As customer service manager for HighBeam Research, LaMont Clements manages a group that provides 24-hour support. He also serves as the escalation person when the call center staffers have questions, and the issues run the gamut from services to technical difficulties and even research advice. "Some are routine and some come from left field," Clements says. "We sometimes get technical questions and problems involving article saving, our email alert features, or the available RSS feeds, and I'm heavily involved in helping to resolve those."
HighBeam Research is the operator of an online research engine for individuals, which fills the gap between free search engines and high-end information services. Content is available through a multi-tier membership structure with full members having unlimited access to all the information, functions, and features on the site. "Many inquiries come in about the membership options," says Clements, "so I help people to understand the benefits of each."
In A Day's Work:
"I look first at log-in issues and technical inquiries because we consider that to be a higher priority," Clements says. "Many of our customers are under deadline because they are lawyers working on a case or journalists, and they need to have access to the information as quickly as possible."
Oddest Client Encounter:
"We got an inquiry from someone looking for an eye surgeon who performs a particular operation because he found an article on HighBeam. But he was having difficulty finding a surgeon near him who could perform the operation. We're not researchers, of course, but I had a moment and with a quick search was able to quickly point him to an association of eye surgeons."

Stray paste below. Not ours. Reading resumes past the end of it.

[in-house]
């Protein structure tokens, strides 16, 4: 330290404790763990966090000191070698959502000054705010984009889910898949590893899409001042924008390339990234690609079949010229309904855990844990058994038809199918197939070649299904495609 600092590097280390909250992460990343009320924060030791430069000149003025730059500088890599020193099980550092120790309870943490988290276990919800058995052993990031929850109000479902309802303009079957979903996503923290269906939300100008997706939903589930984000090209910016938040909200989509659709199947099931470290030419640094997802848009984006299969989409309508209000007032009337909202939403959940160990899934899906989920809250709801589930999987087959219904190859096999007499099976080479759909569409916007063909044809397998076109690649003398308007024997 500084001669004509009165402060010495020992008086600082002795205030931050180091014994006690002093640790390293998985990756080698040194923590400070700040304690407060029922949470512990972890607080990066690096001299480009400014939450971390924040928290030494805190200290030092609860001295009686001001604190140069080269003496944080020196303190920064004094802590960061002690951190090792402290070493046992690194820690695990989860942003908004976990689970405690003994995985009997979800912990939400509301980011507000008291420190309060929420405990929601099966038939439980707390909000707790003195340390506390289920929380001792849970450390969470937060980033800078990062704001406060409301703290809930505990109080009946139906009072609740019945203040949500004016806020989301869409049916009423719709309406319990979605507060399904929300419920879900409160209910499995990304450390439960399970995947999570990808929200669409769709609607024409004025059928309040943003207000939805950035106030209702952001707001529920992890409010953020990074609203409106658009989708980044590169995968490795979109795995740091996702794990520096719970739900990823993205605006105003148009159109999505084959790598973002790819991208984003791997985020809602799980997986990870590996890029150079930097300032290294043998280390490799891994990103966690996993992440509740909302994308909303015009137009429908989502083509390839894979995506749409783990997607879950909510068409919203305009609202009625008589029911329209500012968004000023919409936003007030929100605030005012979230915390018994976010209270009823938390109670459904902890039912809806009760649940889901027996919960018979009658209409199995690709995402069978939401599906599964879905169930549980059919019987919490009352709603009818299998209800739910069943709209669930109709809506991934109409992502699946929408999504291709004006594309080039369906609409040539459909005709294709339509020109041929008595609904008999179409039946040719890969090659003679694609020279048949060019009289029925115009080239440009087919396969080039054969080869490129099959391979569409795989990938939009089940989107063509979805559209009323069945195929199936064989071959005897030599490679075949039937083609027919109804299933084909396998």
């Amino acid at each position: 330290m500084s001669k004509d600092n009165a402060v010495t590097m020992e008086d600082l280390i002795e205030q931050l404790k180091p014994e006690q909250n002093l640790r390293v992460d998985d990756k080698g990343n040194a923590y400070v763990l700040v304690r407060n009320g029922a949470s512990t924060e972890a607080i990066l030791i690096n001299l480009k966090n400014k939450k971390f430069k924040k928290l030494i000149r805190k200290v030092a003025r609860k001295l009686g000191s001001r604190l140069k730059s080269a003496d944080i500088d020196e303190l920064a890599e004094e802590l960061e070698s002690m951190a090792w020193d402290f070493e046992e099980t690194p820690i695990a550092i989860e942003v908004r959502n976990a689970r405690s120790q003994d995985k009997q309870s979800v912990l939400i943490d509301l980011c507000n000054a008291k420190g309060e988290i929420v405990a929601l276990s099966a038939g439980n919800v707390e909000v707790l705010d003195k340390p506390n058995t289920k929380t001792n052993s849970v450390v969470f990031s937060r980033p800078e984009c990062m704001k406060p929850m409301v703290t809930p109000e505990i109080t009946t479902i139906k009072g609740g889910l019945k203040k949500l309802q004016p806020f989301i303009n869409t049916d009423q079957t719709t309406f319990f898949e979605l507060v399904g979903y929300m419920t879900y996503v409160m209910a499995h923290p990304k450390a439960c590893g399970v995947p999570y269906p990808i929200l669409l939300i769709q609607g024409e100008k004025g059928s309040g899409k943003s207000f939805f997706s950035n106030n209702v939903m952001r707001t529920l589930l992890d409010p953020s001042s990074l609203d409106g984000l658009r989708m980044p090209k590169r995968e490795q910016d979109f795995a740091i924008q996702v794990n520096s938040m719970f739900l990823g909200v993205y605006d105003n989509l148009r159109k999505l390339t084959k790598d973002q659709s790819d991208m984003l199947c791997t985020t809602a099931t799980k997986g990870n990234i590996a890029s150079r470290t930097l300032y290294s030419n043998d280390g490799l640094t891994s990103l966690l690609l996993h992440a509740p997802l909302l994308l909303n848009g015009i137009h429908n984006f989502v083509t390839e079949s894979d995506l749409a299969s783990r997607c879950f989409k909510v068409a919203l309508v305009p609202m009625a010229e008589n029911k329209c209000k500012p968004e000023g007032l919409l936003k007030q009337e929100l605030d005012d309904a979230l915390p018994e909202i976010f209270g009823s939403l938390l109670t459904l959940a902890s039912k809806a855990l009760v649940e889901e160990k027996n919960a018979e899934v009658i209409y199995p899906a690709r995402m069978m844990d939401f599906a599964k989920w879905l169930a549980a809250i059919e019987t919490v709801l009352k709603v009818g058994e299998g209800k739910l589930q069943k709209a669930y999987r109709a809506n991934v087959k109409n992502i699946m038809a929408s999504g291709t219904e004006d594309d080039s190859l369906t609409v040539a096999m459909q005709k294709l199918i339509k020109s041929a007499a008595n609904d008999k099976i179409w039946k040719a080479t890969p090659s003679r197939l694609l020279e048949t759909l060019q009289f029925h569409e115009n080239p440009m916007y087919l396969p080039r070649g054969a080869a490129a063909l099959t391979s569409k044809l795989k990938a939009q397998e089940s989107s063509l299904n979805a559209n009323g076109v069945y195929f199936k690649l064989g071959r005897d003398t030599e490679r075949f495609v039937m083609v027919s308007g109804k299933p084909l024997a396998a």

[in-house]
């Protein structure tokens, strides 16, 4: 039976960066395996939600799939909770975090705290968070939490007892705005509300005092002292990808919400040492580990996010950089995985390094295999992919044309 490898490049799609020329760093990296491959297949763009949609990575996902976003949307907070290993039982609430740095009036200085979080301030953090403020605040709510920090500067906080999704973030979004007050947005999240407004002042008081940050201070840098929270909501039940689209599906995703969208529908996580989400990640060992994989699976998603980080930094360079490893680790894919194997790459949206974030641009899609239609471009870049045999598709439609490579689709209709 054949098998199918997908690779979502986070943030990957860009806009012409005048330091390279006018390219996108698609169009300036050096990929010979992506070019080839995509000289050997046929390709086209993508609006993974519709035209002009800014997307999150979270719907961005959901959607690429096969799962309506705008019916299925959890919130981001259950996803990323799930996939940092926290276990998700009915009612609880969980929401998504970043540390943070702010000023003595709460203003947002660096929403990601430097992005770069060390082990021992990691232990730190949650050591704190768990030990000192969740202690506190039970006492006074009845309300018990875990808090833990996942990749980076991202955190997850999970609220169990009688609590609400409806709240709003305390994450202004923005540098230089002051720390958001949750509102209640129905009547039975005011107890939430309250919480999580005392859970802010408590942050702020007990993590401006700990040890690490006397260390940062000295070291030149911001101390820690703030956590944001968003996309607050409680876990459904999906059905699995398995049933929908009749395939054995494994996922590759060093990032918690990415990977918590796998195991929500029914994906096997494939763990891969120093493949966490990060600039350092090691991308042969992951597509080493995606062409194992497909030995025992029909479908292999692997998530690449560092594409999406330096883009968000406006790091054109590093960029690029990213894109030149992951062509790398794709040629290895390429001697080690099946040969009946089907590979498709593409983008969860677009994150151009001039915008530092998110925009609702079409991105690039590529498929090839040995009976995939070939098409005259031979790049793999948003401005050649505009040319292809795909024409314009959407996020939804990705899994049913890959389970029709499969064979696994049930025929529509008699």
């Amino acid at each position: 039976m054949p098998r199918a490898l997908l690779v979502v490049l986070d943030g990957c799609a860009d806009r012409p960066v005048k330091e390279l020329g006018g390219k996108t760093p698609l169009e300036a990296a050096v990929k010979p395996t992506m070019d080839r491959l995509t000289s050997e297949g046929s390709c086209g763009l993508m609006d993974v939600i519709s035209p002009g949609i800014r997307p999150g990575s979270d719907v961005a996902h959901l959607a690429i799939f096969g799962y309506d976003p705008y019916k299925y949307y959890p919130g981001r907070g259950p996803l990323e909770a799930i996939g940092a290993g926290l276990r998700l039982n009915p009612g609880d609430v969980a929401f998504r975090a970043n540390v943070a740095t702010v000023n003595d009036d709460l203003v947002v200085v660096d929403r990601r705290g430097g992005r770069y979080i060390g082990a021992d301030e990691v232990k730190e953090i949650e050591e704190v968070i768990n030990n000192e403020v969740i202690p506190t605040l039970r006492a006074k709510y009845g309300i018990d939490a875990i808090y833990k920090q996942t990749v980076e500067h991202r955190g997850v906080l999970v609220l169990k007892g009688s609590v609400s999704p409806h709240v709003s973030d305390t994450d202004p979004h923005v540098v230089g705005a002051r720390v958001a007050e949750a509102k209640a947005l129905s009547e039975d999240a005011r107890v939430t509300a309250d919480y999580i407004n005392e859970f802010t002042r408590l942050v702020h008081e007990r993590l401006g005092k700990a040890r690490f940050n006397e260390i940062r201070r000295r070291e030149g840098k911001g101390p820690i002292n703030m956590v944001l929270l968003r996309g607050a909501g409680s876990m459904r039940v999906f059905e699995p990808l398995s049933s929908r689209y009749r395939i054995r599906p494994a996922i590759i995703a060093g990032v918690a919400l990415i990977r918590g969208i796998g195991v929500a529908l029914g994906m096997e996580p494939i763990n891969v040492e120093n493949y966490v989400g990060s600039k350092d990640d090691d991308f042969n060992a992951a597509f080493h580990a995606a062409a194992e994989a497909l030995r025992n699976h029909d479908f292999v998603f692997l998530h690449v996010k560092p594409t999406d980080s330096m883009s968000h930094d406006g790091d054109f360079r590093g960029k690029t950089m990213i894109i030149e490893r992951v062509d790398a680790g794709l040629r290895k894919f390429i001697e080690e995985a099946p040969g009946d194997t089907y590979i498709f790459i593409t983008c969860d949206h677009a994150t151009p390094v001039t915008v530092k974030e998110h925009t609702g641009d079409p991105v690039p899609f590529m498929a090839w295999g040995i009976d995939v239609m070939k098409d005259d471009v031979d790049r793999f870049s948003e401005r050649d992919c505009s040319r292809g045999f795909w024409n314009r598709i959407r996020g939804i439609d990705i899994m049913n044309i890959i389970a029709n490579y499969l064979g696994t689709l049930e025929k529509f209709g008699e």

View From The Desk:
"We're in downtown Chicago near the Wrigley Building and the Tribune Tower. We have a post-modern loft-style environment and I'm in a cube. The nice thing is that I'm close to the product and technical managers and company executives."
"I've always been a trivia junkie and I'm particularly interested in the etymology of names. My first name comes from mountain in Latin and my last name comes from peaceful or merciful, so my name actually forms a phrase."
If Not Econtent, Then What?:
"I'd probably be in Asia or eastern Europe teaching English as a foreign language."